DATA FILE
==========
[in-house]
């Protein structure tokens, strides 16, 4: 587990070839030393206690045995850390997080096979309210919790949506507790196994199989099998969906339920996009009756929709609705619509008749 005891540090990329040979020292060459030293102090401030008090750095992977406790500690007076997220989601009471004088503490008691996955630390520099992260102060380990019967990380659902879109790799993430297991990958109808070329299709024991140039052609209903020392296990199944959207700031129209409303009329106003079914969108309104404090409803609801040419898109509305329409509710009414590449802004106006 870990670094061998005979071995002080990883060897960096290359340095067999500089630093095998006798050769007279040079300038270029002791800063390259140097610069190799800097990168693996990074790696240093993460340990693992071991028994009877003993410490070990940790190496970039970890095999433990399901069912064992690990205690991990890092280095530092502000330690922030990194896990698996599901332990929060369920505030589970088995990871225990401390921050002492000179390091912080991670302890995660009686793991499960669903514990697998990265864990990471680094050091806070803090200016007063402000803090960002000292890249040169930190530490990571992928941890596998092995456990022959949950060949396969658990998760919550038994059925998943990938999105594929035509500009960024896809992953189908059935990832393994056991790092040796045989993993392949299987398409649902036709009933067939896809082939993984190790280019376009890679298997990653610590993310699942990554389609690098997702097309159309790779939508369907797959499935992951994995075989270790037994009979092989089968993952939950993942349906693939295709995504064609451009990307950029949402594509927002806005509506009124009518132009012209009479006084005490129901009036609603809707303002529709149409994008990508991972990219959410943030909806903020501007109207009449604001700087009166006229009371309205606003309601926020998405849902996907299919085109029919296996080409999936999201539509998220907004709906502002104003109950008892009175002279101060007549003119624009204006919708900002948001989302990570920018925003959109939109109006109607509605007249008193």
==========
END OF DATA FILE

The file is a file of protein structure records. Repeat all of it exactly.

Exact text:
[in-house]
């Protein structure tokens, strides 16, 4: 587990070839030393206690045995850390997080096979309210919790949506507790196994199989099998969906339920996009009756929709609705619509008749 005891540090990329040979020292060459030293102090401030008090750095992977406790500690007076997220989601009471004088503490008691996955630390520099992260102060380990019967990380659902879109790799993430297991990958109808070329299709024991140039052609209903020392296990199944959207700031129209409303009329106003079914969108309104404090409803609801040419898109509305329409509710009414590449802004106006 870990670094061998005979071995002080990883060897960096290359340095067999500089630093095998006798050769007279040079300038270029002791800063390259140097610069190799800097990168693996990074790696240093993460340990693992071991028994009877003993410490070990940790190496970039970890095999433990399901069912064992690990205690991990890092280095530092502000330690922030990194896990698996599901332990929060369920505030589970088995990871225990401390921050002492000179390091912080991670302890995660009686793991499960669903514990697998990265864990990471680094050091806070803090200016007063402000803090960002000292890249040169930190530490990571992928941890596998092995456990022959949950060949396969658990998760919550038994059925998943990938999105594929035509500009960024896809992953189908059935990832393994056991790092040796045989993993392949299987398409649902036709009933067939896809082939993984190790280019376009890679298997990653610590993310699942990554389609690098997702097309159309790779939508369907797959499935992951994995075989270790037994009979092989089968993952939950993942349906693939295709995504064609451009990307950029949402594509927002806005509506009124009518132009012209009479006084005490129901009036609603809707303002529709149409994008990508991972990219959410943030909806903020501007109207009449604001700087009166006229009371309205606003309601926020998405849902996907299919085109029919296996080409999936999201539509998220907004709906502002104003109950008892009175002279101060007549003119624009204006919708900002948001989302990570920018925003959109939109109006109607509605007249008193």